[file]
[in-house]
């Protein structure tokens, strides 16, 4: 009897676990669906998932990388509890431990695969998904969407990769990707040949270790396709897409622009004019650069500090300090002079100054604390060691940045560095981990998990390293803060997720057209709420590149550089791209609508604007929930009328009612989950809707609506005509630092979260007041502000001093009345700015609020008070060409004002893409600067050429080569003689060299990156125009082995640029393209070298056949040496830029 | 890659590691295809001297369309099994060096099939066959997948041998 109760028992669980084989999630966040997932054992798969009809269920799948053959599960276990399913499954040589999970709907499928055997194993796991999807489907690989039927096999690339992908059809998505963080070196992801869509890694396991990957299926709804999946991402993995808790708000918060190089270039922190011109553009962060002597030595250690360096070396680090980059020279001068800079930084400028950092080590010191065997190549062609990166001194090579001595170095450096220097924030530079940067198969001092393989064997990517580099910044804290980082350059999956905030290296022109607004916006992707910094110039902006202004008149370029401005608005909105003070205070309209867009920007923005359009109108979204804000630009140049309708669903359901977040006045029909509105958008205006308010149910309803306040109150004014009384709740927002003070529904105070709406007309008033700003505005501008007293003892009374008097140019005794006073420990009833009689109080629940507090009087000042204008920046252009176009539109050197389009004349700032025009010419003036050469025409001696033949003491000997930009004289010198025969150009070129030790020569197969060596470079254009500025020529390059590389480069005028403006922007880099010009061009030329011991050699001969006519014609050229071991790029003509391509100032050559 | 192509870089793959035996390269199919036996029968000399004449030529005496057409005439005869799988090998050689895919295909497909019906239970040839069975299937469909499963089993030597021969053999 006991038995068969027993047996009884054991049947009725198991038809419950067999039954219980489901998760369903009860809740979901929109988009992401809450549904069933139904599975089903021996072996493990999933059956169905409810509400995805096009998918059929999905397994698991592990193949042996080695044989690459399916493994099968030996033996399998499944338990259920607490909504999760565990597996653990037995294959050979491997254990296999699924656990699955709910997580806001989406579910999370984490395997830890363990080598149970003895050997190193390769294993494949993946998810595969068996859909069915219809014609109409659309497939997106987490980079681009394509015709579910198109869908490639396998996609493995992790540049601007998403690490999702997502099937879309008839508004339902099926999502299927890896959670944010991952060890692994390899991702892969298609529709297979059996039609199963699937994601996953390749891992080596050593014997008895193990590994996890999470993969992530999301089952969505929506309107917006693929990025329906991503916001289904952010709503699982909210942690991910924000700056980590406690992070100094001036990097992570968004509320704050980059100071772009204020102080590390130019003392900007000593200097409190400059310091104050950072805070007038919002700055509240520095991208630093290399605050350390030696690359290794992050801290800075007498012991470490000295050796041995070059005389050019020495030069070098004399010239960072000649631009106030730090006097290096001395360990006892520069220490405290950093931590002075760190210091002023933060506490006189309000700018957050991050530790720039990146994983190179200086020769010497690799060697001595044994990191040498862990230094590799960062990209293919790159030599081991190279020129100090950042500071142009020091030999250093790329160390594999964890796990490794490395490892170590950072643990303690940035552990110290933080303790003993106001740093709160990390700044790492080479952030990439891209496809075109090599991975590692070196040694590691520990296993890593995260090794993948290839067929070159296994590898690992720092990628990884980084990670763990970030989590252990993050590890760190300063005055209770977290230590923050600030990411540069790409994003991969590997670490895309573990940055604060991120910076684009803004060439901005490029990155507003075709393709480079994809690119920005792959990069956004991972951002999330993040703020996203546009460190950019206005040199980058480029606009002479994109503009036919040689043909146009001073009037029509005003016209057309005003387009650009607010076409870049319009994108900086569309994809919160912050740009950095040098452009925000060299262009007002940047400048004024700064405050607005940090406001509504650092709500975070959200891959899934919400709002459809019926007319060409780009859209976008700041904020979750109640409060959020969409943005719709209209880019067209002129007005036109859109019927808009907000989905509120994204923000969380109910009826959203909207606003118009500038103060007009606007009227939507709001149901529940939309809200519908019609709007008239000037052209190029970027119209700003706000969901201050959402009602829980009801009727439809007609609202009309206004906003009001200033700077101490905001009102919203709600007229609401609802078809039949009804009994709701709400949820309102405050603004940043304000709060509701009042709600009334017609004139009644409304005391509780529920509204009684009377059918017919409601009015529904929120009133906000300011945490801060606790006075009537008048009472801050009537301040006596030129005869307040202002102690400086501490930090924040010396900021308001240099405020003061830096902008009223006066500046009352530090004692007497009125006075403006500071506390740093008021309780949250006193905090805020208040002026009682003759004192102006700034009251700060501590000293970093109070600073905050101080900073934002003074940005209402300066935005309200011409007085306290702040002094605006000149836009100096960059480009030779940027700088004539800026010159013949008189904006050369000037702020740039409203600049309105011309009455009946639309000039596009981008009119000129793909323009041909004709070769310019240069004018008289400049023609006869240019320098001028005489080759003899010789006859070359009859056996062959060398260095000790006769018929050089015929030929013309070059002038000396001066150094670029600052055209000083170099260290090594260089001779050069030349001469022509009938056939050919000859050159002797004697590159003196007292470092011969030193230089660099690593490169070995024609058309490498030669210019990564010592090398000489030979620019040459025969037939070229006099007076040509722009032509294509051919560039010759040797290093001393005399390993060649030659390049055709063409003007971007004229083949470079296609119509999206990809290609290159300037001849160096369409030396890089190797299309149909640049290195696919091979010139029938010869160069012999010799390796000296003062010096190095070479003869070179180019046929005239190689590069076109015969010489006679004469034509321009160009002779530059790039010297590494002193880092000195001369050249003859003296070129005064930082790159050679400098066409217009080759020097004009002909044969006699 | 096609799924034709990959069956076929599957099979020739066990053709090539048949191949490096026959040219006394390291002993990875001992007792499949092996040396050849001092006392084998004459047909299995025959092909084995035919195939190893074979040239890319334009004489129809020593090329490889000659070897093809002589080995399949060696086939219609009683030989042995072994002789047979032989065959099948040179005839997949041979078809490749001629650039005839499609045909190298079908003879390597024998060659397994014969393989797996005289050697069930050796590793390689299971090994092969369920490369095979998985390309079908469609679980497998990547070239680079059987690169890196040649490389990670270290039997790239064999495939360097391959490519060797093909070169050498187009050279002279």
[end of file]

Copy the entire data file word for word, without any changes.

[in-house]
């Protein structure tokens, strides 16, 4: 009897676990669906998932990388509890431990695969998904969407990769990707040949270790396709897409622009004019650069500090300090002079100054604390060691940045560095981990998990390293803060997720057209709420590149550089791209609508604007929930009328009612989950809707609506005509630092979260007041502000001093009345700015609020008070060409004002893409600067050429080569003689060299990156125009082995640029393209070298056949040496830029 | 890659590691295809001297369309099994060096099939066959997948041998 109760028992669980084989999630966040997932054992798969009809269920799948053959599960276990399913499954040589999970709907499928055997194993796991999807489907690989039927096999690339992908059809998505963080070196992801869509890694396991990957299926709804999946991402993995808790708000918060190089270039922190011109553009962060002597030595250690360096070396680090980059020279001068800079930084400028950092080590010191065997190549062609990166001194090579001595170095450096220097924030530079940067198969001092393989064997990517580099910044804290980082350059999956905030290296022109607004916006992707910094110039902006202004008149370029401005608005909105003070205070309209867009920007923005359009109108979204804000630009140049309708669903359901977040006045029909509105958008205006308010149910309803306040109150004014009384709740927002003070529904105070709406007309008033700003505005501008007293003892009374008097140019005794006073420990009833009689109080629940507090009087000042204008920046252009176009539109050197389009004349700032025009010419003036050469025409001696033949003491000997930009004289010198025969150009070129030790020569197969060596470079254009500025020529390059590389480069005028403006922007880099010009061009030329011991050699001969006519014609050229071991790029003509391509100032050559 | 192509870089793959035996390269199919036996029968000399004449030529005496057409005439005869799988090998050689895919295909497909019906239970040839069975299937469909499963089993030597021969053999 006991038995068969027993047996009884054991049947009725198991038809419950067999039954219980489901998760369903009860809740979901929109988009992401809450549904069933139904599975089903021996072996493990999933059956169905409810509400995805096009998918059929999905397994698991592990193949042996080695044989690459399916493994099968030996033996399998499944338990259920607490909504999760565990597996653990037995294959050979491997254990296999699924656990699955709910997580806001989406579910999370984490395997830890363990080598149970003895050997190193390769294993494949993946998810595969068996859909069915219809014609109409659309497939997106987490980079681009394509015709579910198109869908490639396998996609493995992790540049601007998403690490999702997502099937879309008839508004339902099926999502299927890896959670944010991952060890692994390899991702892969298609529709297979059996039609199963699937994601996953390749891992080596050593014997008895193990590994996890999470993969992530999301089952969505929506309107917006693929990025329906991503916001289904952010709503699982909210942690991910924000700056980590406690992070100094001036990097992570968004509320704050980059100071772009204020102080590390130019003392900007000593200097409190400059310091104050950072805070007038919002700055509240520095991208630093290399605050350390030696690359290794992050801290800075007498012991470490000295050796041995070059005389050019020495030069070098004399010239960072000649631009106030730090006097290096001395360990006892520069220490405290950093931590002075760190210091002023933060506490006189309000700018957050991050530790720039990146994983190179200086020769010497690799060697001595044994990191040498862990230094590799960062990209293919790159030599081991190279020129100090950042500071142009020091030999250093790329160390594999964890796990490794490395490892170590950072643990303690940035552990110290933080303790003993106001740093709160990390700044790492080479952030990439891209496809075109090599991975590692070196040694590691520990296993890593995260090794993948290839067929070159296994590898690992720092990628990884980084990670763990970030989590252990993050590890760190300063005055209770977290230590923050600030990411540069790409994003991969590997670490895309573990940055604060991120910076684009803004060439901005490029990155507003075709393709480079994809690119920005792959990069956004991972951002999330993040703020996203546009460190950019206005040199980058480029606009002479994109503009036919040689043909146009001073009037029509005003016209057309005003387009650009607010076409870049319009994108900086569309994809919160912050740009950095040098452009925000060299262009007002940047400048004024700064405050607005940090406001509504650092709500975070959200891959899934919400709002459809019926007319060409780009859209976008700041904020979750109640409060959020969409943005719709209209880019067209002129007005036109859109019927808009907000989905509120994204923000969380109910009826959203909207606003118009500038103060007009606007009227939507709001149901529940939309809200519908019609709007008239000037052209190029970027119209700003706000969901201050959402009602829980009801009727439809007609609202009309206004906003009001200033700077101490905001009102919203709600007229609401609802078809039949009804009994709701709400949820309102405050603004940043304000709060509701009042709600009334017609004139009644409304005391509780529920509204009684009377059918017919409601009015529904929120009133906000300011945490801060606790006075009537008048009472801050009537301040006596030129005869307040202002102690400086501490930090924040010396900021308001240099405020003061830096902008009223006066500046009352530090004692007497009125006075403006500071506390740093008021309780949250006193905090805020208040002026009682003759004192102006700034009251700060501590000293970093109070600073905050101080900073934002003074940005209402300066935005309200011409007085306290702040002094605006000149836009100096960059480009030779940027700088004539800026010159013949008189904006050369000037702020740039409203600049309105011309009455009946639309000039596009981008009119000129793909323009041909004709070769310019240069004018008289400049023609006869240019320098001028005489080759003899010789006859070359009859056996062959060398260095000790006769018929050089015929030929013309070059002038000396001066150094670029600052055209000083170099260290090594260089001779050069030349001469022509009938056939050919000859050159002797004697590159003196007292470092011969030193230089660099690593490169070995024609058309490498030669210019990564010592090398000489030979620019040459025969037939070229006099007076040509722009032509294509051919560039010759040797290093001393005399390993060649030659390049055709063409003007971007004229083949470079296609119509999206990809290609290159300037001849160096369409030396890089190797299309149909640049290195696919091979010139029938010869160069012999010799390796000296003062010096190095070479003869070179180019046929005239190689590069076109015969010489006679004469034509321009160009002779530059790039010297590494002193880092000195001369050249003859003296070129005064930082790159050679400098066409217009080759020097004009002909044969006699 | 096609799924034709990959069956076929599957099979020739066990053709090539048949191949490096026959040219006394390291002993990875001992007792499949092996040396050849001092006392084998004459047909299995025959092909084995035919195939190893074979040239890319334009004489129809020593090329490889000659070897093809002589080995399949060696086939219609009683030989042995072994002789047979032989065959099948040179005839997949041979078809490749001629650039005839499609045909190298079908003879390597024998060659397994014969393989797996005289050697069930050796590793390689299971090994092969369920490369095979998985390309079908469609679980497998990547070239680079059987690169890196040649490389990670270290039997790239064999495939360097391959490519060797093909070169050498187009050279002279």